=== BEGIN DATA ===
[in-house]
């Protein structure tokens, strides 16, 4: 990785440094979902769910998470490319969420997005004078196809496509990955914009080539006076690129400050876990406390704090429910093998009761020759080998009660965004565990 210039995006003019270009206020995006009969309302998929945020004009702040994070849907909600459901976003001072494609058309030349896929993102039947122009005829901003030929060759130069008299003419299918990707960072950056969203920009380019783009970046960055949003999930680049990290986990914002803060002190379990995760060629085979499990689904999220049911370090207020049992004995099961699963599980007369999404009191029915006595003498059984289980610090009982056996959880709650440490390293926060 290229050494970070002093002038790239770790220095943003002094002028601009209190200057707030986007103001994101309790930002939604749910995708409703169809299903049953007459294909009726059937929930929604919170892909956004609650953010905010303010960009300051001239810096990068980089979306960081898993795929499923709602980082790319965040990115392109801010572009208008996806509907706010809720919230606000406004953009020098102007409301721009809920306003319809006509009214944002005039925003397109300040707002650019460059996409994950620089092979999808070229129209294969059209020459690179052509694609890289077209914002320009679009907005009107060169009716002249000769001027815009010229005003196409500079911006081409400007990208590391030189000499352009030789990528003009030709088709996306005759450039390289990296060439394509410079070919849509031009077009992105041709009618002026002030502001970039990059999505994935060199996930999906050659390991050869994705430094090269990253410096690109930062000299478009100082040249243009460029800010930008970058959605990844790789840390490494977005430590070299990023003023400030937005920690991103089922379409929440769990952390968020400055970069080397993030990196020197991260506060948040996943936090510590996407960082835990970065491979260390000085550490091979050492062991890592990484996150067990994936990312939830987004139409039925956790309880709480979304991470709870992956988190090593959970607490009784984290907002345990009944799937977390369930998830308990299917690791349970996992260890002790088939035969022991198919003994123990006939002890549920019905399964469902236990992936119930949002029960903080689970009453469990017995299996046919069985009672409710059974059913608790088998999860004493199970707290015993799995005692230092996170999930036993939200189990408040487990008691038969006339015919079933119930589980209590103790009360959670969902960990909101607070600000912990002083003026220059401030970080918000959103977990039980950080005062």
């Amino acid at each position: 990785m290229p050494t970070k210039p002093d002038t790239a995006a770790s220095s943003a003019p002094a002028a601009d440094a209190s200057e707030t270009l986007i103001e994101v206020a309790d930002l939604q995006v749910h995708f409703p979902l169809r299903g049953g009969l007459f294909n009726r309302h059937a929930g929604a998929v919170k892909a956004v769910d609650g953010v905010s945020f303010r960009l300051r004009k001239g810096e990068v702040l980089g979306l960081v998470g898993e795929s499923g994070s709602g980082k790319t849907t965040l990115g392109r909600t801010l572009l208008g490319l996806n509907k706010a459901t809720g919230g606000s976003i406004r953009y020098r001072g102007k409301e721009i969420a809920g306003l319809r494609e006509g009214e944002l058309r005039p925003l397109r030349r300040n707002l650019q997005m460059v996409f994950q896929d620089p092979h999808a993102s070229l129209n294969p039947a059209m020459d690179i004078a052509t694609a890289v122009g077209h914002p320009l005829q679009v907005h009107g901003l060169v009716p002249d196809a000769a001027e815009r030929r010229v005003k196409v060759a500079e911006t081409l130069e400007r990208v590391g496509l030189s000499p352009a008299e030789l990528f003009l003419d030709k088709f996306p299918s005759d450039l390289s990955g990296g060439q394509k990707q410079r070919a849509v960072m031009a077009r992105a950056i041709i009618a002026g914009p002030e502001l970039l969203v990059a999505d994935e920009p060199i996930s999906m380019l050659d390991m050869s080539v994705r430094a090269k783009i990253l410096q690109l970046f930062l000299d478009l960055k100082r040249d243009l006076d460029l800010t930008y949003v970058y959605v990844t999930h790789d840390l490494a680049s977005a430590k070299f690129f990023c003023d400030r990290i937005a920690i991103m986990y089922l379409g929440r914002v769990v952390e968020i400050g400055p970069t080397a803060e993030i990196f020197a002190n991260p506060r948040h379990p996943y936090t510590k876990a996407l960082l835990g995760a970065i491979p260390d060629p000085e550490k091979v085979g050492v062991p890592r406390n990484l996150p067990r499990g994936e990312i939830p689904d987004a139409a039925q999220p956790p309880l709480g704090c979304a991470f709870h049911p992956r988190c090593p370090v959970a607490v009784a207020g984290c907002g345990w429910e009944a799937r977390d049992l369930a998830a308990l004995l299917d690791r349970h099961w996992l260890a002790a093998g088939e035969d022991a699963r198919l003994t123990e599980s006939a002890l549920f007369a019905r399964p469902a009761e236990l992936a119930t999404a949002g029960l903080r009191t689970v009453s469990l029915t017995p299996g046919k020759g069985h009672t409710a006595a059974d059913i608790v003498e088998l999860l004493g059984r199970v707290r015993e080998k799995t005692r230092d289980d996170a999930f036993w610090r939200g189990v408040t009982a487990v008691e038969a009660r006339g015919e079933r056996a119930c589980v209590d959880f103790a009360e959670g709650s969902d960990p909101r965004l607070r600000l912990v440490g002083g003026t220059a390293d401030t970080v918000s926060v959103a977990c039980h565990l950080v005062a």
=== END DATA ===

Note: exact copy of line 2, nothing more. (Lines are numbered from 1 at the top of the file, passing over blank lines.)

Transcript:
């Protein structure tokens, strides 16, 4: 990785440094979902769910998470490319969420997005004078196809496509990955914009080539006076690129400050876990406390704090429910093998009761020759080998009660965004565990 210039995006003019270009206020995006009969309302998929945020004009702040994070849907909600459901976003001072494609058309030349896929993102039947122009005829901003030929060759130069008299003419299918990707960072950056969203920009380019783009970046960055949003999930680049990290986990914002803060002190379990995760060629085979499990689904999220049911370090207020049992004995099961699963599980007369999404009191029915006595003498059984289980610090009982056996959880709650440490390293926060 290229050494970070002093002038790239770790220095943003002094002028601009209190200057707030986007103001994101309790930002939604749910995708409703169809299903049953007459294909009726059937929930929604919170892909956004609650953010905010303010960009300051001239810096990068980089979306960081898993795929499923709602980082790319965040990115392109801010572009208008996806509907706010809720919230606000406004953009020098102007409301721009809920306003319809006509009214944002005039925003397109300040707002650019460059996409994950620089092979999808070229129209294969059209020459690179052509694609890289077209914002320009679009907005009107060169009716002249000769001027815009010229005003196409500079911006081409400007990208590391030189000499352009030789990528003009030709088709996306005759450039390289990296060439394509410079070919849509031009077009992105041709009618002026002030502001970039990059999505994935060199996930999906050659390991050869994705430094090269990253410096690109930062000299478009100082040249243009460029800010930008970058959605990844790789840390490494977005430590070299990023003023400030937005920690991103089922379409929440769990952390968020400055970069080397993030990196020197991260506060948040996943936090510590996407960082835990970065491979260390000085550490091979050492062991890592990484996150067990994936990312939830987004139409039925956790309880709480979304991470709870992956988190090593959970607490009784984290907002345990009944799937977390369930998830308990299917690791349970996992260890002790088939035969022991198919003994123990006939002890549920019905399964469902236990992936119930949002029960903080689970009453469990017995299996046919069985009672409710059974059913608790088998999860004493199970707290015993799995005692230092996170999930036993939200189990408040487990008691038969006339015919079933119930589980209590103790009360959670969902960990909101607070600000912990002083003026220059401030970080918000959103977990039980950080005062």